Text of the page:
Three things determine the characters we develop as human beings. The three things that brand us are: our living environment, our genetic make-up, and our will. I am an American male of African descent. The environment that I was raised in was both loving and treacherous. My heritage and the pride that goes along with it was stolen, leaving me with a lack of identity. But will, the desire to rise above it all has led me to places that I never conceptualized in any way.
My mother, a crack-cocaine addict for over twenty years, somehow managed to obtain an Associates degree. This has left a great impression on me. I remember seeing photos if us at Medgar Evers College. I remember African dancing at Amboy Neighborhood Center. I remember being involved in the 4H Cub, Cub Scouts, and more. While things got cloudy in the room of toxic walls, these visions gave me pulmonary sinews to somehow turn poison into progeny. Today is the second day of 2017, the twelfth year of my twenty-five year to life sentence; yet, in this container, I have managed to crack the seal. I was featured on the Today show this morning. Usually men of my hue and stock are splashed across screens and pages as a suspect in a crime, the victim of some guy who could’ve been kin. Instead, I was interviewed about prison opera.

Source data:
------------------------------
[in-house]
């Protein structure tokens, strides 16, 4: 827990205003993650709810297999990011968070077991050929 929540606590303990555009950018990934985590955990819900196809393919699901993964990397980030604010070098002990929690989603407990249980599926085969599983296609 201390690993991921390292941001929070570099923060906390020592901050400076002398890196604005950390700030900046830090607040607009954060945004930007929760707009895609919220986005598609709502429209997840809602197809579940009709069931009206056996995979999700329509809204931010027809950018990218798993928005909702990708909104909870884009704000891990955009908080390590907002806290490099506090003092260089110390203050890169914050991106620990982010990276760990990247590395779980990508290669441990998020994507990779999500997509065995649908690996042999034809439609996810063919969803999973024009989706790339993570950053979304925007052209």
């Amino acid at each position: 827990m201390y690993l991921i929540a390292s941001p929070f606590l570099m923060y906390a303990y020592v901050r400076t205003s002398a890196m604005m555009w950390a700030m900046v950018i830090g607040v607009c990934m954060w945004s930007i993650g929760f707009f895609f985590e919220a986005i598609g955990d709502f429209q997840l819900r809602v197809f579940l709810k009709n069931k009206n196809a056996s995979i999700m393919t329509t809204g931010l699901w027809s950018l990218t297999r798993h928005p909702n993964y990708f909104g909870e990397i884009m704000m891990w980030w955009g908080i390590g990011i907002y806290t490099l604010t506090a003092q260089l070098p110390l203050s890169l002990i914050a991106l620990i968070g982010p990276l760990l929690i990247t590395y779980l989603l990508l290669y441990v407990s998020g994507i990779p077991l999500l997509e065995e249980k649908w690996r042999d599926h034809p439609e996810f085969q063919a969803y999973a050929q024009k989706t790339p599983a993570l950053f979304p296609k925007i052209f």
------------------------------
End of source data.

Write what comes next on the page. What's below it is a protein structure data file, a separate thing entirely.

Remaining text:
You did not read that wrong. The Baroque era has impacted a broke area. I met
Joyce DiDonato about two years ago while participating in Musicamba and
Carnegie Hall’s Musical Connections programs. I had always had musical
interests. I wrote a song, “Need’a Pick’n”, to express the pain, remorse, and
ignorance I had displayed in killing another human being (Avery Fredericks).
Needless to say, that decision has placed me in the position to be a slave in
accordance to the thirteenth Constitutional Amendment.
My hope was to enlighten, forebode, and prevent others from engaging in criminal activity, lest you become a “Nigger for life” as some say. This [hope] was accomplished when Sarah Elizabeth Charles sang a version of “Need’a Pickin’” at the Harlem Stage Gatehouse as a part of The Somewhere Project.
Before meeting Joyce DiDonato, my opinion of opera was that it was boring, out of my comfort zone, opulent, and White. While opera and classical music is still opulent and dominated by Whites, I began to be inspired and resolved by it when Joyce promised to return [to Sing Sing] a year later. During that year[-long interim], I immersed myself in classical music scores, history, and sound. Since then, I’ve written one piece for Joyce among others. I am also in the process of completing a one act opera.
When I think of my environment, it saddens me. When I ponder the unknowns of my make-up, I feel incomplete. This incomplete sadness has ignited my engine of desire. Even prison walls must relocate themselves . The dust of the ground I may be, but I am given dominion over it all.